I have been charged in a trap case of corruption (by CBI) for the alleged demand and acceptance of a bribe, which is a false allegation. Charges have been framed against me under Section 7 of the Prevention of Corruption Act, 1988, and also under Section 13(1)(d) of the said Act. Thus, I have been charged with two offences, when the allegation against me is only for one act or transaction of demand / acceptance of bribe. Can there be two convictions against me, if the charge is proved, even though only one transaction is alleged against me?
Answer: Unfortunately for you, this issue is already settled by the decision of the Supreme Court. In the case of State v. A. Parthiban, (2006) 11 SCC 473 at pp. 477-78 : 2006 Cri LJ 4772, the contention that the accused public servant cannot simultaneously be convicted for the offences relatable to S. 7 and S. 13(2) read with 13(1)(d) of the Prevention of Corruption Act, 1988, was held to be unacceptable by the Supreme Court. The Supreme Court referred to Section 71 of Indian Penal Code (IPC) which provides as under:
“71. Limit of punishment of offence made up of several offences.—Where anything which is an offence is made up of parts, any of which parts is itself an offence, the offender shall not be punished with the punishment of more than one of such of his offences, unless it be so expressly provided.
Where anything is an offence falling within two or more separate definitions of any law in force for the time being by which offences are defined or punished, or
where several acts, of which one or more than one would by itself or themselves constitute an offence, constitute, when combined, a different offence,
the offender shall not be punished with a more severe punishment than the court which tries him could award for any one of such offences.”
This section shows that one act may be an offence under two or more separate definitions of any law in force (though the punishment in such a case is limited to the maximum punishment that can be awarded for any one of such offences).
Further, the Supreme Court also referred to Section 220 of Criminal Procedure Code (Cr.P.C.), which lays down as under:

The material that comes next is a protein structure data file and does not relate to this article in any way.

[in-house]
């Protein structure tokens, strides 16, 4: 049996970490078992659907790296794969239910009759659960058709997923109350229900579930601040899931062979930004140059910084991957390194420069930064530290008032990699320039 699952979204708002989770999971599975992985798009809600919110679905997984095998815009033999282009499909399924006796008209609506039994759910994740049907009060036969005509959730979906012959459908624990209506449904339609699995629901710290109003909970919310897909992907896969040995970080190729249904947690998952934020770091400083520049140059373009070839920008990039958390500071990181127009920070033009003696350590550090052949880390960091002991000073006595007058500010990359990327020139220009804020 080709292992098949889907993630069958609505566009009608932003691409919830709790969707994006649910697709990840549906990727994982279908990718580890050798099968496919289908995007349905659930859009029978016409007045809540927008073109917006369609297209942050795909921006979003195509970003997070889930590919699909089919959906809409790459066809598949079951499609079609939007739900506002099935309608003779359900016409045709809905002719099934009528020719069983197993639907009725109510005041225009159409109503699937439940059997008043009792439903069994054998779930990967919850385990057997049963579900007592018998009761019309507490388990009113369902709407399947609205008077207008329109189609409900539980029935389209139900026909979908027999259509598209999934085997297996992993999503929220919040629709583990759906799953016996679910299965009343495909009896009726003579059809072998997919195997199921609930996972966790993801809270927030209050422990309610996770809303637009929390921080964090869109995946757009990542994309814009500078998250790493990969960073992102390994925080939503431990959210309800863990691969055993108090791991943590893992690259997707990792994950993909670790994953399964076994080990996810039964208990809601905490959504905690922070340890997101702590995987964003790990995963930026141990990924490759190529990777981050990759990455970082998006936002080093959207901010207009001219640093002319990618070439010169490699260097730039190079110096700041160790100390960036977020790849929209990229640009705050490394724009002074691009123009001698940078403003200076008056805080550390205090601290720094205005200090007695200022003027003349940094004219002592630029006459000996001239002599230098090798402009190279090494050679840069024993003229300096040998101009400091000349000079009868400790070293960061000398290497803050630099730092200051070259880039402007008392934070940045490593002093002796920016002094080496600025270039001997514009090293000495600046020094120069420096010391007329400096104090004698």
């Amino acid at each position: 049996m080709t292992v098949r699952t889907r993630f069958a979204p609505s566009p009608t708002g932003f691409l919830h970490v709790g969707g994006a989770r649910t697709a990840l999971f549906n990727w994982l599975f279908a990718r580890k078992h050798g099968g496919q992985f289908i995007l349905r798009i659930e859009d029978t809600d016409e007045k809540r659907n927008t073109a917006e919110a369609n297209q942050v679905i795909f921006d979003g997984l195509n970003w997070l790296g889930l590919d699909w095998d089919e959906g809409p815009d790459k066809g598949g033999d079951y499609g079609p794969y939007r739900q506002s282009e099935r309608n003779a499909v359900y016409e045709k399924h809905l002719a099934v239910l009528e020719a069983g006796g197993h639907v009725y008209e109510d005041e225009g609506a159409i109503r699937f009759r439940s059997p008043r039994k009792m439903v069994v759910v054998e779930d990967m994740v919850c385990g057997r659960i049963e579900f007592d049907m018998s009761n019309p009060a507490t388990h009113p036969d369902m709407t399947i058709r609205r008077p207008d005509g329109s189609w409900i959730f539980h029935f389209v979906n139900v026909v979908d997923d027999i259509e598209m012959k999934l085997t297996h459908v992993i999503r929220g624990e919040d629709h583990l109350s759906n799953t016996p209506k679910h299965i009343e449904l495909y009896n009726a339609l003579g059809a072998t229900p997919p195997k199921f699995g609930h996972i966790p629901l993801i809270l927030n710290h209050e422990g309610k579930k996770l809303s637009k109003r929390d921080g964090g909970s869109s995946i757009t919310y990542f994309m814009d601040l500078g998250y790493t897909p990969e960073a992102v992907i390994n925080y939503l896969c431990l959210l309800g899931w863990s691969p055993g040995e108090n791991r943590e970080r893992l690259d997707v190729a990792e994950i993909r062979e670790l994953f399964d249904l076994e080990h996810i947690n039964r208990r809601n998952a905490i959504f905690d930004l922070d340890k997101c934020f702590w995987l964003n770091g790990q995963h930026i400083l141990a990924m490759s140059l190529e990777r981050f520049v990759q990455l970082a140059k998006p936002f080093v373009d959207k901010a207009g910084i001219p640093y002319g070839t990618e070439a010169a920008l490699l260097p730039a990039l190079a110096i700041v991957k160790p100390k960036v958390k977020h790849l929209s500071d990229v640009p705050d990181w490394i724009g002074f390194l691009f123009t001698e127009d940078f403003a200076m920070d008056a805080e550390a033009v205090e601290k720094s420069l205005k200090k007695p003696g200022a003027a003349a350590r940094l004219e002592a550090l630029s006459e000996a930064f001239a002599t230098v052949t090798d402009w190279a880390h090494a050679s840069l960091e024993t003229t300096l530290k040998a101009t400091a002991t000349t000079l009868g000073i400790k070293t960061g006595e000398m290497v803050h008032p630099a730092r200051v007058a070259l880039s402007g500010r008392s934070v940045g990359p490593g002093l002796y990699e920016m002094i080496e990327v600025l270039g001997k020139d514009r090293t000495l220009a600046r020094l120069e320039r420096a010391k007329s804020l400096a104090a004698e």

“220. Trial for more than one offence.—(1) If, in one series of acts so connected together as to form the same transaction, more offences than one are committed by the same person, he may be charged with, and tried at one trial for, every such offence.
(2) When a person charged with one or more offences of criminal breach of trust or dishonest misappropriation of property as provided in sub-section (2) of Section 212 or in sub-section (1) of Section 219, is accused of committing, for the purpose of facilitating or concealing the commission of that offence or those offences, one or more offences of falsification of accounts, he may be charged with, and tried at one trial for, every such offence.
(3) If the acts alleged constitute an offence falling within two or more separate definitions of any law in force for the time being by which offences are defined or punished, the person accused of them may be charged with, and tried at one trial for, each of such offences.
(4) If several acts, of which one or more than one would by itself or themselves constitute an offence, constitute when combined a different offence, the person accused of them may be charged with, and tried at one trial for the offence constituted by such acts when combined, and for any offence constituted by any one, or more, of such acts.
(5) Nothing contained in this section shall affect Section 71 of the Indian Penal Code (45 of 1860).”
After quoting the above two provisions, the Supreme Court held as under: